“Each puppet is a different personality type and they all stem from my weird psyche,” he says. “Patchwork comes from a lot of my fears and anxieties as a kid and Monica’s our adventurer. Hippy and Dippy are just hippie elves. If you really look at Jim Henson’s puppets, a lot of them are counter-culture.”
 
From concept to show
 
Bordeaux, who graduated with a Bachelor’s degree in Fine Arts from Western Michigan University, says it took him between 25 to 30 hours to make each puppet. He says the Abominable Postman and Monica took longer because of the heavier foam he was using for the snowman and the hair he created for Monica.
 
“Monica took a long time because each strand of her hair is wet yarn curled around a stick and baked and each strand had to be sewn or glued into her head separately,” Bordeaux says.
 
The heads and body shapes of the puppets are sculpted out of clay, which serves as the pattern for their construction out of foam and which differs in weight depending on the puppet. The foam is generally heavier if the puppet has to be more rigid like the Abominable Postman which is larger than most.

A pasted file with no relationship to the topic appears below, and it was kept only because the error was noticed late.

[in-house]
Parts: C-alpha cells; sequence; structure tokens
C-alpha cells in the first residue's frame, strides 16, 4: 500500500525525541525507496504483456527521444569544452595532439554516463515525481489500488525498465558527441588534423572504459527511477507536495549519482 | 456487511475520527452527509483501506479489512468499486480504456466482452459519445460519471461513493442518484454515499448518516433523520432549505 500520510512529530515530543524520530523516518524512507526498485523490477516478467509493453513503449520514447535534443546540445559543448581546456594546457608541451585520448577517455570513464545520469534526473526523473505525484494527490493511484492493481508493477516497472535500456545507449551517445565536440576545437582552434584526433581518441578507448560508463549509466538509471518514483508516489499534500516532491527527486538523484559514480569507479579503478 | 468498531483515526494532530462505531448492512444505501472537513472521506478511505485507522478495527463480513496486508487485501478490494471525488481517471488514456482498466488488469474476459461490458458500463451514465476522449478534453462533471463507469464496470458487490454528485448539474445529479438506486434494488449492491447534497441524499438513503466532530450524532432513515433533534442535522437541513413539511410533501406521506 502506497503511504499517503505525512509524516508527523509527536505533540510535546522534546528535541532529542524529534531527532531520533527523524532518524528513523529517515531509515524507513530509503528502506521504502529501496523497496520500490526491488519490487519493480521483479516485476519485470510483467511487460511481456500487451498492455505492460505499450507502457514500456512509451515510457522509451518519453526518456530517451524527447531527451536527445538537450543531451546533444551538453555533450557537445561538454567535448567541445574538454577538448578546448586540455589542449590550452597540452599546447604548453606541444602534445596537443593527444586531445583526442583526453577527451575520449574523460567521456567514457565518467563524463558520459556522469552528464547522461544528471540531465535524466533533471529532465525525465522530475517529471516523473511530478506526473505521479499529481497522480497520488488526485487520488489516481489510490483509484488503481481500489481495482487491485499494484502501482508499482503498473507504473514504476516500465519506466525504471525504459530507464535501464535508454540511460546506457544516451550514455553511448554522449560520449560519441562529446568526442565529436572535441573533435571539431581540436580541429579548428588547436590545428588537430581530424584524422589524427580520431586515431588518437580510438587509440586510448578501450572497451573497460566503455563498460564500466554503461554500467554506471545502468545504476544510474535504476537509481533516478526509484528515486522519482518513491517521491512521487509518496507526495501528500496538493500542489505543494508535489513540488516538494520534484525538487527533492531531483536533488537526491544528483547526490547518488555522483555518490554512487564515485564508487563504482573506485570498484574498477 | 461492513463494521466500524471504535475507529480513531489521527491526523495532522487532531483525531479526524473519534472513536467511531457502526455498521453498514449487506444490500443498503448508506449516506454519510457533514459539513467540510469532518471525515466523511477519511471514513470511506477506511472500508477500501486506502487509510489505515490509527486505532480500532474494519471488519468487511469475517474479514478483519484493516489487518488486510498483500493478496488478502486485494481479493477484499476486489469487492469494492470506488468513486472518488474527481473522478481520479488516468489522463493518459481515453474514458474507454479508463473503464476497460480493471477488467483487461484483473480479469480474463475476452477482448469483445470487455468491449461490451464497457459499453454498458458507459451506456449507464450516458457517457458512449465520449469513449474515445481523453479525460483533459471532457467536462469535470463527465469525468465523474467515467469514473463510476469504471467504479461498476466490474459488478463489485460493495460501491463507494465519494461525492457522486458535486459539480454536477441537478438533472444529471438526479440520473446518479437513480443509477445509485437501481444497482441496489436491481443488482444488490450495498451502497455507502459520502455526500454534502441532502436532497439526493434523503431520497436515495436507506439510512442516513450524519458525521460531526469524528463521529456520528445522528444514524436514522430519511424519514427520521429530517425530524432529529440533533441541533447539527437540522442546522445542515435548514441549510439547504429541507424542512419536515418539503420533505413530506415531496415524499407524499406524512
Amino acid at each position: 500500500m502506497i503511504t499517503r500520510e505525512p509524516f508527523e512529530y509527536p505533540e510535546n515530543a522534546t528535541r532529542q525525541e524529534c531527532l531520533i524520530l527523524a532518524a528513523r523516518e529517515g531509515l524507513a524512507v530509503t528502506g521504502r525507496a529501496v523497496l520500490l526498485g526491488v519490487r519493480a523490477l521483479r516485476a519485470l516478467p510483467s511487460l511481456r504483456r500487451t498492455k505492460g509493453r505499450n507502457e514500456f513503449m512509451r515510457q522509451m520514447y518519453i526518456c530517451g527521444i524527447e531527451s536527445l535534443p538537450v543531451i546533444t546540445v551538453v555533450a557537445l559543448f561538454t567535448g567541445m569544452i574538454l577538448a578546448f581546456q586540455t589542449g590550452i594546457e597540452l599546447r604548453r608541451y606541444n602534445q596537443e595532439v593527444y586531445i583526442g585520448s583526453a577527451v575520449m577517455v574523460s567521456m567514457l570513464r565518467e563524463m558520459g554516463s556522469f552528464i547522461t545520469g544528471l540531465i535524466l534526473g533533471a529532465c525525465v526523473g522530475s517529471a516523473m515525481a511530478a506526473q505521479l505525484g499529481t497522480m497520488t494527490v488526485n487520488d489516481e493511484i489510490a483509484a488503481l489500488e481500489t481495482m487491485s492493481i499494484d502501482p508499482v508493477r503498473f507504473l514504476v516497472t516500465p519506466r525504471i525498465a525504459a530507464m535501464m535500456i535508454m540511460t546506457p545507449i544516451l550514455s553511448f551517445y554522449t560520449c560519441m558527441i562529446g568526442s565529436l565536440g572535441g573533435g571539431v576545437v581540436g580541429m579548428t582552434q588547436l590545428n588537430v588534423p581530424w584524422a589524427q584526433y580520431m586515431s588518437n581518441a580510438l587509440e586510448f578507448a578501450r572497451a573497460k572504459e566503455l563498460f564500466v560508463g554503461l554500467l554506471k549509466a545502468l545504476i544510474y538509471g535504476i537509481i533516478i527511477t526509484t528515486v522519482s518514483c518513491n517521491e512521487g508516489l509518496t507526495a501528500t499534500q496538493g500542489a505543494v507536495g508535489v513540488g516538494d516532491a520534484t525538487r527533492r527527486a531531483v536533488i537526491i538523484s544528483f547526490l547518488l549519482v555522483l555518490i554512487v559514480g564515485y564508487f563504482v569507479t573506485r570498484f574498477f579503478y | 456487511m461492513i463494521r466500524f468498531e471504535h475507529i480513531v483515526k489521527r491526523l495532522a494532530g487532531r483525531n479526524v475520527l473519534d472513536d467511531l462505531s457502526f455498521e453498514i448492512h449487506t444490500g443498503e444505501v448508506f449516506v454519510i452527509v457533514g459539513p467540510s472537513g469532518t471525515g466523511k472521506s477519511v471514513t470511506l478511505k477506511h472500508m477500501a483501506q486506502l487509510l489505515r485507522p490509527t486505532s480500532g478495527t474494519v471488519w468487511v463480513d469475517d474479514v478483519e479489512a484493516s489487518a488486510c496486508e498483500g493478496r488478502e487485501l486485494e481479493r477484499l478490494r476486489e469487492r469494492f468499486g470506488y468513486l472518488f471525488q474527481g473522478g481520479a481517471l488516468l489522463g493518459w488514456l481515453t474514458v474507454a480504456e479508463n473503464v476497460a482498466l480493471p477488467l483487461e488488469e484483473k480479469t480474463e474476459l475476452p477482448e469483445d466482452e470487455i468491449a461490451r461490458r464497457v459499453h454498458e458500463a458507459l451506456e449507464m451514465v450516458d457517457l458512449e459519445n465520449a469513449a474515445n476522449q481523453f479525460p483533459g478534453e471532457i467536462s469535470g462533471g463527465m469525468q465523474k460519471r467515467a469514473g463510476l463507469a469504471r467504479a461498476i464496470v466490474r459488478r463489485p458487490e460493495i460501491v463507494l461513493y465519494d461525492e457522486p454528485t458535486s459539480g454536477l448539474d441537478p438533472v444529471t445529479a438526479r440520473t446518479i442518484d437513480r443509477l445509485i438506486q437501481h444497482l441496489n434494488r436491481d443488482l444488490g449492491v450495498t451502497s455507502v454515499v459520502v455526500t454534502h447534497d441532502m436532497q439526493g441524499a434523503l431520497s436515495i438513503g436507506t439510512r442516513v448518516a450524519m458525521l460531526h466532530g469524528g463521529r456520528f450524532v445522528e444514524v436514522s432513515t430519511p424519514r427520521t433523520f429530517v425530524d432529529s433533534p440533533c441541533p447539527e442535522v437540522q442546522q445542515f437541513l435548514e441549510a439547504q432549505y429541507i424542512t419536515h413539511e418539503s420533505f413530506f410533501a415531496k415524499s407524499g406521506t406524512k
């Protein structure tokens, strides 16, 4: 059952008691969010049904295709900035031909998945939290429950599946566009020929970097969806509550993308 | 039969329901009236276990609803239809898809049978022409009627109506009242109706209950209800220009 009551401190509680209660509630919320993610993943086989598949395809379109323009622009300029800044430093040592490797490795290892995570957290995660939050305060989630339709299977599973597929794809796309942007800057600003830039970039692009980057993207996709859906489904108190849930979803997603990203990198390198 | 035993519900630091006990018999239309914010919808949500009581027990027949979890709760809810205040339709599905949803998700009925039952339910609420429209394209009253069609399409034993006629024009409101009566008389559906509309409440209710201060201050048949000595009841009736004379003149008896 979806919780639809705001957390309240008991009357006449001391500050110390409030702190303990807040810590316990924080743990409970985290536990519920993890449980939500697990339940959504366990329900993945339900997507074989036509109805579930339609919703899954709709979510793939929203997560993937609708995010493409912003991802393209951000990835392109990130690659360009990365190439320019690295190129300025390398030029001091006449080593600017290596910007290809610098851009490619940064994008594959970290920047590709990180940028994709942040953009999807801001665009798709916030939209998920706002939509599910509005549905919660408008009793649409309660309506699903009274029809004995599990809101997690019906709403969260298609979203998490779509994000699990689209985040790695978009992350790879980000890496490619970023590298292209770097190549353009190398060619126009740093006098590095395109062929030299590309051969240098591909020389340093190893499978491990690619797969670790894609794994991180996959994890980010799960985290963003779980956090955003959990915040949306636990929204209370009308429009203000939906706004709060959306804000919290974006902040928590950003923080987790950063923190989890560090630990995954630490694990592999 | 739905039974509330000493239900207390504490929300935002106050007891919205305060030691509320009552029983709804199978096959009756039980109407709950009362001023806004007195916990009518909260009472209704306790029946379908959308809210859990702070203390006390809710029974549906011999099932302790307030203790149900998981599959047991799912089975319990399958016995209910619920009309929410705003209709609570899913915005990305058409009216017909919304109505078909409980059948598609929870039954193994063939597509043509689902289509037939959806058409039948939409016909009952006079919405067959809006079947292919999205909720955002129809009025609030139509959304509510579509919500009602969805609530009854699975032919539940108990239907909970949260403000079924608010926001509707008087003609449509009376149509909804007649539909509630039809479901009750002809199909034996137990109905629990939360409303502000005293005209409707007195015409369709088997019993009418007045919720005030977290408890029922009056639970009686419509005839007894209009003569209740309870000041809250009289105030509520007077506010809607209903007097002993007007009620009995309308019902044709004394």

“Each puppet is from a pattern you make and you can build thousands of different versions of it, as far as your imagination will take you,” Bordeaux says.
 
The clothing used to dress the puppets keeps them in character and comes mostly from second-hand shops or is handmade, with exceptions like Bertrand, who required an aviator jacket to reflect his love of planes. That jacket was new.
 
The face of a puppet created by Clovis Bordeaux for Winterfest Variety Show.With the actual filming set to begin in October, Bordeaux built a set in September at the Access Vision studios where each episode begins with a lead-in to the lesson of the segment provided by Santa Claus and his elves.  Bordeaux credits Jason Augustien with Access Vision for turning raw footage into quality shows.